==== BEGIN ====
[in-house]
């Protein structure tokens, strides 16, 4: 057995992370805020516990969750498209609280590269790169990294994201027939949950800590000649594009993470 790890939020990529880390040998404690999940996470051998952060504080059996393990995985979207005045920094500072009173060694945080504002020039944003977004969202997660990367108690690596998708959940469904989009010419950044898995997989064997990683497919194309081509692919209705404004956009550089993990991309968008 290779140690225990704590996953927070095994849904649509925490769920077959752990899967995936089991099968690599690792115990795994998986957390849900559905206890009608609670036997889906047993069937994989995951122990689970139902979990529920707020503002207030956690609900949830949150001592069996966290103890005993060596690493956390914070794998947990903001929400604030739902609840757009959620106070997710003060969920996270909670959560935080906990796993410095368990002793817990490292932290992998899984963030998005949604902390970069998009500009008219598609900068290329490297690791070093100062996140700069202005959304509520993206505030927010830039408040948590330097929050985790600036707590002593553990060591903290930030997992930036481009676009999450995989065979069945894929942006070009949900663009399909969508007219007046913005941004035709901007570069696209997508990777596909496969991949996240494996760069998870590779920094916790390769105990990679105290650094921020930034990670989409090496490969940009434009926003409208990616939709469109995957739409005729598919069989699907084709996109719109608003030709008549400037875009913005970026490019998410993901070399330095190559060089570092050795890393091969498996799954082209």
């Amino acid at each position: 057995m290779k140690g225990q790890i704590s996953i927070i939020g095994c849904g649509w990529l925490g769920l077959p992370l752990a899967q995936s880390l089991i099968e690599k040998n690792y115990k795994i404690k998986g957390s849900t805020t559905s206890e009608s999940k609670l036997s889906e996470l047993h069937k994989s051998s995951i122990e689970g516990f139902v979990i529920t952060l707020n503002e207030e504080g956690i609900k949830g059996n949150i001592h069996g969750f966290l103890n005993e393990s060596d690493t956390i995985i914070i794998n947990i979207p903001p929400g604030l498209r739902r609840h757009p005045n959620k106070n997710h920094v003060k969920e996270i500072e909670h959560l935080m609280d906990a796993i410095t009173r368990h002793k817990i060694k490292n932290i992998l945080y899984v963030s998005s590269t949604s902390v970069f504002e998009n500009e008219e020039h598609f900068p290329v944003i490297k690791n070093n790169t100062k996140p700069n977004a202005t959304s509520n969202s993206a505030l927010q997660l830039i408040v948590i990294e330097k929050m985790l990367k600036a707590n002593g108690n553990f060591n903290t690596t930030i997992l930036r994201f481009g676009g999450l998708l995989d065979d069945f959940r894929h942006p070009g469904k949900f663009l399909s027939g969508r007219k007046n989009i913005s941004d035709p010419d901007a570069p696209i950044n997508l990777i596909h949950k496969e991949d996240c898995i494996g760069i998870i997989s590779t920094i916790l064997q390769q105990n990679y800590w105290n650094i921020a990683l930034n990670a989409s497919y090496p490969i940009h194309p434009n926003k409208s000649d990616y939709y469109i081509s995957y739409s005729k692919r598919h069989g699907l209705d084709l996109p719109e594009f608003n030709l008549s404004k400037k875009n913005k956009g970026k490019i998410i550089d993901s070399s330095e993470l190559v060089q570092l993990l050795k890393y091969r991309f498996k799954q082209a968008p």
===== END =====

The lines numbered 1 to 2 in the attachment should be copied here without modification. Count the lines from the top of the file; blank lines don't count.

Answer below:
[in-house]
């Protein structure tokens, strides 16, 4: 057995992370805020516990969750498209609280590269790169990294994201027939949950800590000649594009993470 790890939020990529880390040998404690999940996470051998952060504080059996393990995985979207005045920094500072009173060694945080504002020039944003977004969202997660990367108690690596998708959940469904989009010419950044898995997989064997990683497919194309081509692919209705404004956009550089993990991309968008 290779140690225990704590996953927070095994849904649509925490769920077959752990899967995936089991099968690599690792115990795994998986957390849900559905206890009608609670036997889906047993069937994989995951122990689970139902979990529920707020503002207030956690609900949830949150001592069996966290103890005993060596690493956390914070794998947990903001929400604030739902609840757009959620106070997710003060969920996270909670959560935080906990796993410095368990002793817990490292932290992998899984963030998005949604902390970069998009500009008219598609900068290329490297690791070093100062996140700069202005959304509520993206505030927010830039408040948590330097929050985790600036707590002593553990060591903290930030997992930036481009676009999450995989065979069945894929942006070009949900663009399909969508007219007046913005941004035709901007570069696209997508990777596909496969991949996240494996760069998870590779920094916790390769105990990679105290650094921020930034990670989409090496490969940009434009926003409208990616939709469109995957739409005729598919069989699907084709996109719109608003030709008549400037875009913005970026490019998410993901070399330095190559060089570092050795890393091969498996799954082209």